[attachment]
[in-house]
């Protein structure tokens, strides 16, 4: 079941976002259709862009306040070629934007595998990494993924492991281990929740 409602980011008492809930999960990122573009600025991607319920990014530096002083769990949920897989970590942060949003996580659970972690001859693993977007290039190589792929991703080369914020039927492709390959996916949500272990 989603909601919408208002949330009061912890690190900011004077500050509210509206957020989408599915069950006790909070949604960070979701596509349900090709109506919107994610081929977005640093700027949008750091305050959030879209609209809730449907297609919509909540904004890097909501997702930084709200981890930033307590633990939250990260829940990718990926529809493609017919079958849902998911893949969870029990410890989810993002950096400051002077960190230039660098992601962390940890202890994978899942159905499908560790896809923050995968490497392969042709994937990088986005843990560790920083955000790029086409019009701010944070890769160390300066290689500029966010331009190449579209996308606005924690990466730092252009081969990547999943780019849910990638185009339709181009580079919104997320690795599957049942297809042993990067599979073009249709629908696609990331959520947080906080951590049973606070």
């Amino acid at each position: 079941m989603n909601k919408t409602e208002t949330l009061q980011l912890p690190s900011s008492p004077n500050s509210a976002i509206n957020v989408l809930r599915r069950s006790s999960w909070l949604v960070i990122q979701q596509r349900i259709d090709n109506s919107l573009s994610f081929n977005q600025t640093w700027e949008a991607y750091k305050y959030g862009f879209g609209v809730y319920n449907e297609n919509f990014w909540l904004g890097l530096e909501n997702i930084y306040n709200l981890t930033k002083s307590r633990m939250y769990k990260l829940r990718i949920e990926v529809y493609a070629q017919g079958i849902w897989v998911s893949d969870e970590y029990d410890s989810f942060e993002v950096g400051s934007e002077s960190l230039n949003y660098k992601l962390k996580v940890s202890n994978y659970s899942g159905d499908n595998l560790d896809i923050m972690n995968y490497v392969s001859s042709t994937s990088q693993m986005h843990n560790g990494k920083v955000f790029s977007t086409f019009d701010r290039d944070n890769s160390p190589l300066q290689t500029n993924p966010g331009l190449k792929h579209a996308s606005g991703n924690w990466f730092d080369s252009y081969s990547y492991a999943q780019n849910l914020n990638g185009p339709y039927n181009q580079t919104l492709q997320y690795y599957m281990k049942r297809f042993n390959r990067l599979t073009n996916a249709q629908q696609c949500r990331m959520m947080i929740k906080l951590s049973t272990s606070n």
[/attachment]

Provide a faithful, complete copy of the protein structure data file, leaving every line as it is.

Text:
[in-house]
């Protein structure tokens, strides 16, 4: 079941976002259709862009306040070629934007595998990494993924492991281990929740 409602980011008492809930999960990122573009600025991607319920990014530096002083769990949920897989970590942060949003996580659970972690001859693993977007290039190589792929991703080369914020039927492709390959996916949500272990 989603909601919408208002949330009061912890690190900011004077500050509210509206957020989408599915069950006790909070949604960070979701596509349900090709109506919107994610081929977005640093700027949008750091305050959030879209609209809730449907297609919509909540904004890097909501997702930084709200981890930033307590633990939250990260829940990718990926529809493609017919079958849902998911893949969870029990410890989810993002950096400051002077960190230039660098992601962390940890202890994978899942159905499908560790896809923050995968490497392969042709994937990088986005843990560790920083955000790029086409019009701010944070890769160390300066290689500029966010331009190449579209996308606005924690990466730092252009081969990547999943780019849910990638185009339709181009580079919104997320690795599957049942297809042993990067599979073009249709629908696609990331959520947080906080951590049973606070």
């Amino acid at each position: 079941m989603n909601k919408t409602e208002t949330l009061q980011l912890p690190s900011s008492p004077n500050s509210a976002i509206n957020v989408l809930r599915r069950s006790s999960w909070l949604v960070i990122q979701q596509r349900i259709d090709n109506s919107l573009s994610f081929n977005q600025t640093w700027e949008a991607y750091k305050y959030g862009f879209g609209v809730y319920n449907e297609n919509f990014w909540l904004g890097l530096e909501n997702i930084y306040n709200l981890t930033k002083s307590r633990m939250y769990k990260l829940r990718i949920e990926v529809y493609a070629q017919g079958i849902w897989v998911s893949d969870e970590y029990d410890s989810f942060e993002v950096g400051s934007e002077s960190l230039n949003y660098k992601l962390k996580v940890s202890n994978y659970s899942g159905d499908n595998l560790d896809i923050m972690n995968y490497v392969s001859s042709t994937s990088q693993m986005h843990n560790g990494k920083v955000f790029s977007t086409f019009d701010r290039d944070n890769s160390p190589l300066q290689t500029n993924p966010g331009l190449k792929h579209a996308s606005g991703n924690w990466f730092d080369s252009y081969s990547y492991a999943q780019n849910l914020n990638g185009p339709y039927n181009q580079t919104l492709q997320y690795y599957m281990k049942r297809f042993n390959r990067l599979t073009n996916a249709q629908q696609c949500r990331m959520m947080i929740k906080l951590s049973t272990s606070n």